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and saddlery that sent forth an ancient panted on the quays as I lounged on and pigskinny smell. "Perhaps the the bridge that hoops the slow Saône, baggage of the brave Capitaine will be and the market-folk fanned then. here," she said. "But, Monsieur, I do selves with cabbage-leaves. Those not know it from the others.

market-women wore the most extraorIf I had known it from the others"- dinary and unaccountable head-dress she looked at me with eyes that hardly ever seen. I say "seen" and not "to saw me "If I had known it from the be seen,” for if you have never seen it others, I should have"

you will never see it now; Parisian "Treasured it a little, perhaps-forcast-off fashions have everywhere supthe Captain's sake,” I said in a voice planted the antique local garb. But all which, I hope, was full of sympathy, those years ago the quaint Burgundian yet not too pitying. For I had come coiffe was visible anywhere in Mâcon. to understand the story by then, and Fluellen must have seen it in Dijon, I was trying to see her as Fluellen and known it again, though the very must have seen her, neither portly nor burlesque of a Welsh-woman's headfifty-five, nor wedding-ringed, all those dress it was. Conceive a boy's flyyears ago. "Madame," I said, “let us cage, made of bottle-cork halfbother the baggage! Ma foi, do you scooped away, and the aperture barred think it was for his baggage that he by inserted pins. Magnify" that five sent me here? Mais non, mais non, times. Make the pins long ones and Madame, but simply to hear of you thick ones, with big black bead knobs again-of the belle Mademoiselle!" to them, the knobs encircling the top

"Mon Dieu, Monsieur!". Color had of the cork like an effort by Martin come into her clear pallor. Why, Chuzzlewit in the Knobby order of then, did he never come himself?" And architecture. Put the pins and knobs indeed I could not tell her why, for all round the cork. No flies inside, of Fluellen has always been a bachelor. course; the flies were all at the oxen. But "Wait till you come to Forty Now plant this choice confection quite Year!" sang Thackeray the good and centrally upon a disc of cardboard twice gentle, Thackeray the genial and wise, the diameter of the wearer's skull. whom it takes a reader of forty year Hang round the edge of the disc a valor Djore to read in the spirit:

ance of black lace, dropping three

inches deep. Now pose the whole arHo, pretty page, with the dimpled chin That never has known the barber's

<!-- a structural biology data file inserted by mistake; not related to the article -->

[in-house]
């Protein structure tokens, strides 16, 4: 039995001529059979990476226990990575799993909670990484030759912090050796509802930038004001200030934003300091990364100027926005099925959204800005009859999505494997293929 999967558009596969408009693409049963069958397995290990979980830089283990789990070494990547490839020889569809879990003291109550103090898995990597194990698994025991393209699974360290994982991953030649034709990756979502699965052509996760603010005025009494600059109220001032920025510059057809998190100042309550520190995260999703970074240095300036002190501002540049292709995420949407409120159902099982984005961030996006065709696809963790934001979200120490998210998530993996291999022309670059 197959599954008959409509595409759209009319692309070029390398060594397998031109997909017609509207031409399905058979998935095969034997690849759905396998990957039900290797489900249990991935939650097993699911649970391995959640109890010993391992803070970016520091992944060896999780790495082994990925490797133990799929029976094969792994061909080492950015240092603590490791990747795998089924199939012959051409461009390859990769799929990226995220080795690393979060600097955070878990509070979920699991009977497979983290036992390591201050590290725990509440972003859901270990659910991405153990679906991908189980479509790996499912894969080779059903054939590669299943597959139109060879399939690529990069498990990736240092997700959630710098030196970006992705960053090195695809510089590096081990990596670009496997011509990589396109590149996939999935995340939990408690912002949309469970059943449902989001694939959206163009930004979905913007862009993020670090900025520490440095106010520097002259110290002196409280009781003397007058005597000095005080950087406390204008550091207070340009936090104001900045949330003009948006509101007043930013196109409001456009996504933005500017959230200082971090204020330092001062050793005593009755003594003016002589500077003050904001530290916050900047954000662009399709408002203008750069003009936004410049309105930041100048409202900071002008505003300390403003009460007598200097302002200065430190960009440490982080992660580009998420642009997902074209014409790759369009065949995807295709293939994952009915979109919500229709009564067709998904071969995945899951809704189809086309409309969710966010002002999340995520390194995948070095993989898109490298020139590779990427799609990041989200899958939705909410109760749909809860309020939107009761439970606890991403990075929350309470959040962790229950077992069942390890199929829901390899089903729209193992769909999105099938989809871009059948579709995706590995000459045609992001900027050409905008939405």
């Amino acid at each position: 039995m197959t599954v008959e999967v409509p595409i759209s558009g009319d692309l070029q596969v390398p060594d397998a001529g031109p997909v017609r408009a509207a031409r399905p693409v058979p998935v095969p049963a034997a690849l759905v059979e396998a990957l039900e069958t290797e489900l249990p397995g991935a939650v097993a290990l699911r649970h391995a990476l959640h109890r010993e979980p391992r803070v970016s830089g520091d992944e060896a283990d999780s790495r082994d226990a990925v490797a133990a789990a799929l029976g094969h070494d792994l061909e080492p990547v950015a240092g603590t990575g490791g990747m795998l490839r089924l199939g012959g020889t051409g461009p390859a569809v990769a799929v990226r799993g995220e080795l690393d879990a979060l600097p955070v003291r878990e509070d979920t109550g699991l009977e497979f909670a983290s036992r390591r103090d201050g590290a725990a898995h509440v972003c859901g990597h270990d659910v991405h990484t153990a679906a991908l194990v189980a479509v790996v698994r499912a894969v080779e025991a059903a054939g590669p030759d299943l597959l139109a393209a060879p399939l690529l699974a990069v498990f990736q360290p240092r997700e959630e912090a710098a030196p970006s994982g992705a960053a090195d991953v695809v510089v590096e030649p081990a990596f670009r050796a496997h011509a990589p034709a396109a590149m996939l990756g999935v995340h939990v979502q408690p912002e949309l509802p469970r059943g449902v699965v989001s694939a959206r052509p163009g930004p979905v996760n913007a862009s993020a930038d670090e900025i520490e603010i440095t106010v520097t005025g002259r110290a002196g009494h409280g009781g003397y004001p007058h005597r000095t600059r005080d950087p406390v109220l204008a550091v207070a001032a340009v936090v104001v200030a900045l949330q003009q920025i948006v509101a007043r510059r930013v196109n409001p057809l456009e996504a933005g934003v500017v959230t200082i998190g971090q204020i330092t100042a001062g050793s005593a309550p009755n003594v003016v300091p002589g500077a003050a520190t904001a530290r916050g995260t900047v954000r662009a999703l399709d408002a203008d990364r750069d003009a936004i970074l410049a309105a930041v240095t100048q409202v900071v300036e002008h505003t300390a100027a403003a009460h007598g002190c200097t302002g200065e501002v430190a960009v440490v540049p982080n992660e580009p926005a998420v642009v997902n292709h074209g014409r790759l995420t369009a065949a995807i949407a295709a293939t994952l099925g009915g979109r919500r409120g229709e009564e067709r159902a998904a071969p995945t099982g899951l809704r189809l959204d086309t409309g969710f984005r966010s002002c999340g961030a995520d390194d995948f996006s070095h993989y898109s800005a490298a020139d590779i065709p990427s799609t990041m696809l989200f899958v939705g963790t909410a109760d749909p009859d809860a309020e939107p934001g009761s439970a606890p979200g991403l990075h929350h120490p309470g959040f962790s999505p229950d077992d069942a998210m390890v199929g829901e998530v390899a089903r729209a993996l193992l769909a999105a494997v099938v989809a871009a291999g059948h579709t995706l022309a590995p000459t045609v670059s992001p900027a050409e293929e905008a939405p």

rangement on the top of the head. shear,

Heaven knows how they kept it on; I All your wish is woman to win, don't remember, if I ever knew, but I This is the way that boys begin,- dare say there would be chin-straps, or Wait till you come to Forty Year!

ribbons, or things. Of such was the I had more than come to forty year Burgundy coiffe. When I went to when I went the second time to Mâcon per motor-car the other day I Mâcon; I shall not reveal how many could find no specimen of it anywhere, years it is since I went there first. But not even in the Musée. it was consule Planco the first time, ay There was something else I vainly de mi! Eleven hours the train spent looked for at Mâcon the second time. in crawling from Geneva in those days, When I wandered through Mâcon the I remember, and I broke the weary first time I came, as Mr. Pecksnifi journey at Mâcon for a while. It was did, but less intentionally even than market-day, I remember, and a day of he, to the door of a Madame Gamp, brilliant heat. Yokes of yellow oxen and I joyed my then unpaternal eyes

LIVING AGE. VOL. XLI. 2166

with the sight of the signboard over Macon remains. If you are lucky, that door. Why, indeed, should you may still see yokes of cream-col. Madame Gamp not flaunt a signboard? ored oxen come wagging over the And why should it not be one of armes bridge. The Saône remains, broad, parlantes? The botanical theory of the flat, full, slow, a very bovine breed of origin of small human beings is no river indeed; grazing its way, so to new one; the gooseberry-bush hypothe- speak, through endless buttercup sis held good in England even when I meadows, all the meandering miles was a child.